The Voice of the Anti-Imperialist Movement from

Under Lock & Key

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[Censorship] [North Carolina] [ULK Issue 53]
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Battling Censorship in NC Prisons

As the comrade whom recently filed an civil case against NCDPS stated “there are no rights, only power struggles.” Currently a prisoner entrapped in the cages of North Carolina, I testify his comment as truth. Censorship within NC prisons has been expanded from safety examination to harassing and illegal.

Censorship has become as a tool to cover up the corruption, tyranny, and oppression. Not only outgoing and incoming mail, but also phone calls. When an incident of corruption occurs, these facilities will not allow prisoners to utilize commissionary to purchase stamps, envelopes, or paper. Following the stoppage of canteens, warehouse officers will cease the issuance of paper and envelopes for those of us who are indigent.

The continuous banning of ULK, and similar publications is a problem, but not our only problem. Those of us who are experiencing these conditions, we have to create a vanguard. And the comrades in Texas, California, and the like, we must create a voice. Where is the unity? Where is the solidarity. We have to construct a united front. It doesn’t only occur in North Carolina. Maltreatment of prisoners occurs all across Amerika. We must step up to cease these problems. Our sons, daughters, the future generations, we must fight so they aren’t subjected to these circumstances.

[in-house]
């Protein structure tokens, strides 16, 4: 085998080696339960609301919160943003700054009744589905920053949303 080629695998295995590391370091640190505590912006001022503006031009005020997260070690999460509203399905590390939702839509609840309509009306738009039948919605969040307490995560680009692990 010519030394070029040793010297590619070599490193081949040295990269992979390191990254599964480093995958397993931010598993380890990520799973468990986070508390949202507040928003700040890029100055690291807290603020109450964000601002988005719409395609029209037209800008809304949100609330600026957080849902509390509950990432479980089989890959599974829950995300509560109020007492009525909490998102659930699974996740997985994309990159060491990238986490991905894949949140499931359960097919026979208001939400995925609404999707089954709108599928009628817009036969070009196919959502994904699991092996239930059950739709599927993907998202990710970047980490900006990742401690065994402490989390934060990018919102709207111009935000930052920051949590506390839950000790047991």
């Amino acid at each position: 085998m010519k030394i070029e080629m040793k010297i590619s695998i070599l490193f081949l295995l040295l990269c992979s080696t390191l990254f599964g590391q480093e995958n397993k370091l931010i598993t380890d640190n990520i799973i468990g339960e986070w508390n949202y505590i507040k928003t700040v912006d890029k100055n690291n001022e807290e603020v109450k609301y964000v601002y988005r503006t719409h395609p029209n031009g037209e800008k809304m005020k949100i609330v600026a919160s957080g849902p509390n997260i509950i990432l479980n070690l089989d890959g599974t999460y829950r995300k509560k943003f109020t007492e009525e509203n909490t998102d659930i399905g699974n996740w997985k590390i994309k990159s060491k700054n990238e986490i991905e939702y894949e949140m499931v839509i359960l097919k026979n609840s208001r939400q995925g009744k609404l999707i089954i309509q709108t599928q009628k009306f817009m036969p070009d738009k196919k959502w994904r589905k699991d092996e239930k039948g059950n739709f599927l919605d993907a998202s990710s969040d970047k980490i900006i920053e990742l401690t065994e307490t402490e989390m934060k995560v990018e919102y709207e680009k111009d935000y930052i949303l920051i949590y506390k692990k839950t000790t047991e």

Censorship in North Carolina has risen to the point where it’s an impossibility for my loved ones to receive a letter. Censorship in North Carolina has elevated to the plane where legal documents are not reaching their intended destinations. NCPDS has become so oppressive to where there isn’t a law library in any correctional facility throughout the state.

NCPDS attempts to counter-attack, more appropriately worded as prevent, a rise of consciousness. The preventative measures began with stripping us of the tools which was used to enslave us: politics, economics, and jurisprudence. As the historic figure Fredrick Douglass wrote to Gerril Smith, the abolitionist, in his letter entitled "No Progress Without Struggle":

"The whole history of the progress of human liberty shows that all concessions, yet made to the august claims, have been born of earnest struggle. The conflict has been exciting, agitating, all-absorbing, and for the time putting all other tumults to silence. It must do this or it does nothing. If there is no struggle, there is no progress."

Mr. Fredrick Douglass continues:

"Those who profess freedom and yet depreciate agitation, are he who want crops without plowing up the ground. They want rain without thunder and lightning. They want the ocean without the awful roar of its many waters. This struggle may be a moral one; it may be a physical one, or it may be both moral and physical, but it must be a struggle. Power concedes nothing without a demand."